291 Colorado Single Barrel Barrel Proof Bourbon Whiskey
  • Category Bourbon
  • Country United States
  • Region Colorado
  • Style Bourbon Whiskey
  • Alcohol 62.5%*
*please note that the ABV of this bottle may vary California residents: Click here for Proposition 65 WARNING.

291 Colorado Whiskey

291 Colorado Single Barrel Barrel Proof Bourbon Whiskey (0.75l, 62.5%*) *please note that the ABV of this bottle may vary

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Character Goatson

There are few things more exciting or delicious than discovering a new bottle of Bourbon to add to your collection.

One thing is for sure, expanding your Spirits universe with 291 Colorado Single Barrel Barrel Proof Bourbon Whiskey is a fun way to enjoy yourself.

It is adored for its flavor profile. Don’t be fooled into thinking this is just like every other Bourbon. This bottle delivers true taste bound for Spirits connoisseurs. Seeking adventure in your glass? Look no further.

It is carefully distilled by 291 Colorado Whiskey in Colorado, United States and bottled at 62.5%. The result is well-rounded Bourbon Whiskey meant to be enjoyed by Spirits enthusiasts and novices alike.

Go beyond your standard choice and see for yourself. You can always discover more flavors with a vast selection of bottles from all over the world.

  • Category Bourbon
  • Country United States
  • Region Colorado
  • Style Bourbon Whiskey
  • Alcohol 62.5%*
*please note that the ABV of this bottle may vary California residents: Click here for Proposition 65 WARNING.
Dog Dogson's Smartass corner
Character Dogson
Bourbons have very prominent notes of vanilla, as American White Oak is naturally high in vanillins.
Bourbon matures quicker than Scotch due to higher temperatures in American warehouses.
Bourbon rules refer to manufacturing methods rather than location. Bourbon must be matured in new and charred American white oak casks for at least 2 years. If the bottle has no age statement, the Bourbon is at least 4 years old. No coloring or flavoring of any type is allowed, and the mash bill must contain at least 51% corn.
"Remember that iconic poster from World War II showing Rosie the Riveter as a patriotic American woman doing her part for the war effort? Well, hundreds of businesses did their part too, and the Bourbon distillers stepped right up with ‘em.

Distilleries all over Kentucky and Tennessee were re-tooled to distill fuel alcohol and ferment penicillin cultures to treat wounded soldiers."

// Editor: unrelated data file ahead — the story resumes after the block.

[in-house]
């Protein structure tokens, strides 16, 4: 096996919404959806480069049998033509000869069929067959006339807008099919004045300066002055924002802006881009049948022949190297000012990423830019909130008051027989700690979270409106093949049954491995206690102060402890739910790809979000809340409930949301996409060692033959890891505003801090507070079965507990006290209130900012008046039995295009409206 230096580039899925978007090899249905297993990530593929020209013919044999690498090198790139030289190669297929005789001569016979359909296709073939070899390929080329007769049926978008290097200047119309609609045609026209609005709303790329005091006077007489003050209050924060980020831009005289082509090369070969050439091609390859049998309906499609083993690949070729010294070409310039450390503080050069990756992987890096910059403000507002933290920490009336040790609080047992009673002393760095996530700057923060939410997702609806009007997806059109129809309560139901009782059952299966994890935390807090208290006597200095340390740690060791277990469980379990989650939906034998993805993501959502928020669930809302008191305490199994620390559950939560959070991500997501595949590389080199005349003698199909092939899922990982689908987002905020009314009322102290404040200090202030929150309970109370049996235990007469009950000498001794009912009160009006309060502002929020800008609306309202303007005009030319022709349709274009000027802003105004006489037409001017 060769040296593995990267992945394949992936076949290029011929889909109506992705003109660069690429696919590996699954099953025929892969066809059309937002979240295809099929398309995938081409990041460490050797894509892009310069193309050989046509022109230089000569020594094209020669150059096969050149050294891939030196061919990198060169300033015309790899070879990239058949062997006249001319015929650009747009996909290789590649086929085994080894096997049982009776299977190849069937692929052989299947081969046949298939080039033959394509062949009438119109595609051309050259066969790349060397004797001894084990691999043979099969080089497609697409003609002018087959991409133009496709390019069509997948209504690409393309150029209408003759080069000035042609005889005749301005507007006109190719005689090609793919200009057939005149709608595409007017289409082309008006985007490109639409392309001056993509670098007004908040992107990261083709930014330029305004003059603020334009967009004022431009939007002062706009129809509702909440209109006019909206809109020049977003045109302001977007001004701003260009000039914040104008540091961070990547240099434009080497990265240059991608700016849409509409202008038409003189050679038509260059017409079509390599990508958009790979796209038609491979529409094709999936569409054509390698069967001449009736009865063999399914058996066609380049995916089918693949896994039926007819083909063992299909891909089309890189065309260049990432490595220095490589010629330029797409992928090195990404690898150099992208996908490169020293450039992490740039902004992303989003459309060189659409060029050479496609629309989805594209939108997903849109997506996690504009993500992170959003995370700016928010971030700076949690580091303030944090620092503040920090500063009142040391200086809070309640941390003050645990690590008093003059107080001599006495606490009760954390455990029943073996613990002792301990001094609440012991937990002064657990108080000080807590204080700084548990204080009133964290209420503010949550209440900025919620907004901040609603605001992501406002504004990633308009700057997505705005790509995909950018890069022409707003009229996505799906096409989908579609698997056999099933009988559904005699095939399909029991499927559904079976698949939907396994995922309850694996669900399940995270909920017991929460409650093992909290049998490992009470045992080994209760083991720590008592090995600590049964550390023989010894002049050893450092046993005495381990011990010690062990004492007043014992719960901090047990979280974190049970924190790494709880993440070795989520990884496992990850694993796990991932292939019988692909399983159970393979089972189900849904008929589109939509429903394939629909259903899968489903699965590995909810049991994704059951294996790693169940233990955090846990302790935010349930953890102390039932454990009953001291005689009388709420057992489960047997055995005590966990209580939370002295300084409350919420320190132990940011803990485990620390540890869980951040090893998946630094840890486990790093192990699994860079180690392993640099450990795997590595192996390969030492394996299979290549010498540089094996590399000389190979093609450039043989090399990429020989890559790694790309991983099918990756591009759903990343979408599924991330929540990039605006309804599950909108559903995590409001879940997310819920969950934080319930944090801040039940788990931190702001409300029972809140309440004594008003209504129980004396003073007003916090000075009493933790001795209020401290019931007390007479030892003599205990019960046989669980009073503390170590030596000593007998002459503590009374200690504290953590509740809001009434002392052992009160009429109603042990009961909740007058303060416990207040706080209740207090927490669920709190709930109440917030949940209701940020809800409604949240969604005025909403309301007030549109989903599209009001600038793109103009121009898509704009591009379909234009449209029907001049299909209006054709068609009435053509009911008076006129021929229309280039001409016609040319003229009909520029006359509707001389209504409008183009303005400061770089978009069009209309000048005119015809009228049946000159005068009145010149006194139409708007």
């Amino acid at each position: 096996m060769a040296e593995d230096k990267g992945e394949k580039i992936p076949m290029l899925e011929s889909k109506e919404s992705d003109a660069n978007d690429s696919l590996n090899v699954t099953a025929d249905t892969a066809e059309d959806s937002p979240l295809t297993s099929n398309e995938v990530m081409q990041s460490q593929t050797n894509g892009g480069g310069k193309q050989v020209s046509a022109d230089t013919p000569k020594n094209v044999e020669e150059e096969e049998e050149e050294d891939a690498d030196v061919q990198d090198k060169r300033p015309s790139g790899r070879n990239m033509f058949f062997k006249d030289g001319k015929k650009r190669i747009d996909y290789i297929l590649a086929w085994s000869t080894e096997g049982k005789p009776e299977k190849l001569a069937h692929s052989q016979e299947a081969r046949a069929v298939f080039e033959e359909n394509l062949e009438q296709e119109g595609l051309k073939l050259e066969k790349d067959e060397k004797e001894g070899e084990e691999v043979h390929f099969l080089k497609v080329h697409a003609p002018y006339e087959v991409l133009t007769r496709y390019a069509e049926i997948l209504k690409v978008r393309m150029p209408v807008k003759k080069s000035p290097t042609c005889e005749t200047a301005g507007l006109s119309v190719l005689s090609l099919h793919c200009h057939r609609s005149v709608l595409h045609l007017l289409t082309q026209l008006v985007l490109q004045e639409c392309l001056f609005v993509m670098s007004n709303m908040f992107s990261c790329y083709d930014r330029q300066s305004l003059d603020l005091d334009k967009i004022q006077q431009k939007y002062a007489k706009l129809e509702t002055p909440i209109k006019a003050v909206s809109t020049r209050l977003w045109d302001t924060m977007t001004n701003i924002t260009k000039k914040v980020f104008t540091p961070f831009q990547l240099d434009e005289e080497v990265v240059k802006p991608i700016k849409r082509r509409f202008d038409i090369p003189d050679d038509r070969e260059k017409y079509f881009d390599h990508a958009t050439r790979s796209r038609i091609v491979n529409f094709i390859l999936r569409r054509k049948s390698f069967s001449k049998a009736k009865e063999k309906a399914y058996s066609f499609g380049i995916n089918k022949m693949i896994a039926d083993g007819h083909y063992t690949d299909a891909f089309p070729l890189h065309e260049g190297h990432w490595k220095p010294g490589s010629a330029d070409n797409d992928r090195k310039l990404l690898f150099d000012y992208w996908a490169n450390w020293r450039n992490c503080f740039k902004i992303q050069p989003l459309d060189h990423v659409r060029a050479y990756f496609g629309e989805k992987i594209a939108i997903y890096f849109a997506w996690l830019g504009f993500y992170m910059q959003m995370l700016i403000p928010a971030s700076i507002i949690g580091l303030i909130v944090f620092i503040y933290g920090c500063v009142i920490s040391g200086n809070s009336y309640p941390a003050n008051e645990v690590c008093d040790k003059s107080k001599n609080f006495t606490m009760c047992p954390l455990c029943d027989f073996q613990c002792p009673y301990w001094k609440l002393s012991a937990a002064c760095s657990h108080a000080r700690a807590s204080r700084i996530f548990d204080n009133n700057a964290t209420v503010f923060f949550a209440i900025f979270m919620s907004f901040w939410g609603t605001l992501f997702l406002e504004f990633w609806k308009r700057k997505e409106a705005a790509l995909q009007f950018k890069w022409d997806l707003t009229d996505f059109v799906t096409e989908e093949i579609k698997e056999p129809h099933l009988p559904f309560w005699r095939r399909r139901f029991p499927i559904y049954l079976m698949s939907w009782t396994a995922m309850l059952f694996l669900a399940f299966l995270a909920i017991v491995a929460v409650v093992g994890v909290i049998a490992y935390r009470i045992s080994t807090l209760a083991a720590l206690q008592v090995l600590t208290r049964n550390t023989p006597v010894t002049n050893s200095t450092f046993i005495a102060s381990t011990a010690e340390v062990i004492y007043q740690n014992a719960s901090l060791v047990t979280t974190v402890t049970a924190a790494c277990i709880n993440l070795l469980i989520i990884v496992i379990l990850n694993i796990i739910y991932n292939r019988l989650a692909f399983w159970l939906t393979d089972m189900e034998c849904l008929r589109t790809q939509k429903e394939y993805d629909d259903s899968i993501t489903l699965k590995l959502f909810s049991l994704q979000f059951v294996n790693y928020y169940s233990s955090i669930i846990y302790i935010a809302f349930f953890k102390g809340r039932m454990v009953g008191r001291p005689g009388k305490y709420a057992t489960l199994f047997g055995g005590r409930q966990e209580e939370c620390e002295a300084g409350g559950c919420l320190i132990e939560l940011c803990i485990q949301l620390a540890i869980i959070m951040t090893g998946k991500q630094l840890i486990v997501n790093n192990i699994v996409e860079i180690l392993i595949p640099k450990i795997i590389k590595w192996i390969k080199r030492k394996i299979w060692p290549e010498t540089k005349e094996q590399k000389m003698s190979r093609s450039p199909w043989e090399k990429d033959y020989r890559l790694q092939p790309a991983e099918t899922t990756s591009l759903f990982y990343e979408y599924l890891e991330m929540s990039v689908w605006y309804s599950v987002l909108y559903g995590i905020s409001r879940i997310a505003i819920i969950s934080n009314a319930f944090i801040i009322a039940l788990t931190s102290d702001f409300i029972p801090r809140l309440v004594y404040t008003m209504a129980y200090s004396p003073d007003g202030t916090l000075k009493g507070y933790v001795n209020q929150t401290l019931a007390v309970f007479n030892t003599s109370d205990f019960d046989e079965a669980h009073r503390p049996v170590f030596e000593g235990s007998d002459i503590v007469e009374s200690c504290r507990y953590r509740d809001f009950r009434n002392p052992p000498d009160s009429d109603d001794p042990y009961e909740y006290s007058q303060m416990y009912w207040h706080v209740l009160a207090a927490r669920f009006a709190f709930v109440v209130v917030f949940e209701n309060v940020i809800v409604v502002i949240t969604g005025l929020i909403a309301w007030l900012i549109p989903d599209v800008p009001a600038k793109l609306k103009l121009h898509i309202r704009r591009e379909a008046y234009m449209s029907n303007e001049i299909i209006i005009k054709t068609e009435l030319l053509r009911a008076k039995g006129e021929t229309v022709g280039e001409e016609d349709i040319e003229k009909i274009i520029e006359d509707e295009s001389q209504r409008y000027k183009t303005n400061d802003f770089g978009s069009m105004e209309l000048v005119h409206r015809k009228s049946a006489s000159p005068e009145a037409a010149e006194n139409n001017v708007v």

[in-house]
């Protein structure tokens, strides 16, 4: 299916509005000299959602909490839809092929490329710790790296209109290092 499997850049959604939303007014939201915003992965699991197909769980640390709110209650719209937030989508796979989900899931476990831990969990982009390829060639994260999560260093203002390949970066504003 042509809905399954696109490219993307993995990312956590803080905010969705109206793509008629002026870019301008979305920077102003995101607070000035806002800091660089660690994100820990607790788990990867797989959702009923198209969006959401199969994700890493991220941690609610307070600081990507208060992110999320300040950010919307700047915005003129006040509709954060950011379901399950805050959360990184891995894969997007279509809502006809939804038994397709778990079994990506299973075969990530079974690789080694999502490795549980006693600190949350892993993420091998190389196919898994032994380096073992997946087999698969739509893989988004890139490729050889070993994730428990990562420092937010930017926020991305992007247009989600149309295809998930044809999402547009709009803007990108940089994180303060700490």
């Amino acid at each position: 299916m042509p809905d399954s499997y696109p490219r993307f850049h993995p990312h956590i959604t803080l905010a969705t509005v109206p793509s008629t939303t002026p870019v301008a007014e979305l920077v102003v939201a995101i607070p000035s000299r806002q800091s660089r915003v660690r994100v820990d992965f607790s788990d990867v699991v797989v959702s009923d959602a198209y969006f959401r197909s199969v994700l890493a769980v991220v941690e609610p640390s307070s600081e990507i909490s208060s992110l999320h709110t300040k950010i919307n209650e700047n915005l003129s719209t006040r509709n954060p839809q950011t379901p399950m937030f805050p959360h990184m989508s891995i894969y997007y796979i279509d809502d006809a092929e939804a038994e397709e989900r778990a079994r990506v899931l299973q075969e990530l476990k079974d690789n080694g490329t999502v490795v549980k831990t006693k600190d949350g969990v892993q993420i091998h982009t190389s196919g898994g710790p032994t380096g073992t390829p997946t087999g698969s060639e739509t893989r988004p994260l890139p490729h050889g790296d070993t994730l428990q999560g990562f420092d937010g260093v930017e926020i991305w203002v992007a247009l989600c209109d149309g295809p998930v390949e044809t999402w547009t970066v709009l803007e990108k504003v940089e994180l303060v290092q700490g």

Bourbon Is a ''new barrel Spirit'': One of the legal requirements for Bourbon is that it only be aged in brand new oak charred barrels.
Sure, Kentucky gets all the press when it comes to Bourbon. And with good reason—nearly 95% of it is produced there. But Bourbon can be made anywhere as long as it's within the United States. Just ask states with budding distilleries like Illinois and New York.
Similar drinks
Dog Dogson's Smartass corner
Character Dogson
Bourbons have very prominent notes of vanilla, as American White Oak is naturally high in vanillins.
Bourbon matures quicker than Scotch due to higher temperatures in American warehouses.
Bourbon rules refer to manufacturing methods rather than location. Bourbon must be matured in new and charred American white oak casks for at least 2 years. If the bottle has no age statement, the Bourbon is at least 4 years old. No coloring or flavoring of any type is allowed, and the mash bill must contain at least 51% corn.
"Remember that iconic poster from World War II showing Rosie the Riveter as a patriotic American woman doing her part for the war effort? Well, hundreds of businesses did their part too, and the Bourbon distillers stepped right up with ‘em.

Distilleries all over Kentucky and Tennessee were re-tooled to distill fuel alcohol and ferment penicillin cultures to treat wounded soldiers."
Bourbon Is a ''new barrel Spirit'': One of the legal requirements for Bourbon is that it only be aged in brand new oak charred barrels.
Sure, Kentucky gets all the press when it comes to Bourbon. And with good reason—nearly 95% of it is produced there. But Bourbon can be made anywhere as long as it's within the United States. Just ask states with budding distilleries like Illinois and New York.
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